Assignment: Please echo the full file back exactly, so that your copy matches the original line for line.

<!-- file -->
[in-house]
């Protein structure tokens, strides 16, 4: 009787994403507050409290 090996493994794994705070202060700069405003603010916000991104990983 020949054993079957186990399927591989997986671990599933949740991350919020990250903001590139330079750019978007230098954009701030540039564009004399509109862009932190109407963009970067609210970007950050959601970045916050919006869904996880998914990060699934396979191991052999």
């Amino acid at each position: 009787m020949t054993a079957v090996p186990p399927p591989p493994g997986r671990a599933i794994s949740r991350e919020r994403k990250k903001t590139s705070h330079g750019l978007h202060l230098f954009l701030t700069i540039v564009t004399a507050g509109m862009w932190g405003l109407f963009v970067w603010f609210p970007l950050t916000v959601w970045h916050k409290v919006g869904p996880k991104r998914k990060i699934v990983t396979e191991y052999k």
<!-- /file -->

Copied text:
[in-house]
């Protein structure tokens, strides 16, 4: 009787994403507050409290 090996493994794994705070202060700069405003603010916000991104990983 020949054993079957186990399927591989997986671990599933949740991350919020990250903001590139330079750019978007230098954009701030540039564009004399509109862009932190109407963009970067609210970007950050959601970045916050919006869904996880998914990060699934396979191991052999």
């Amino acid at each position: 009787m020949t054993a079957v090996p186990p399927p591989p493994g997986r671990a599933i794994s949740r991350e919020r994403k990250k903001t590139s705070h330079g750019l978007h202060l230098f954009l701030t700069i540039v564009t004399a507050g509109m862009w932190g405003l109407f963009v970067w603010f609210p970007l950050t916000v959601w970045h916050k409290v919006g869904p996880k991104r998914k990060i699934v990983t396979e191991y052999k």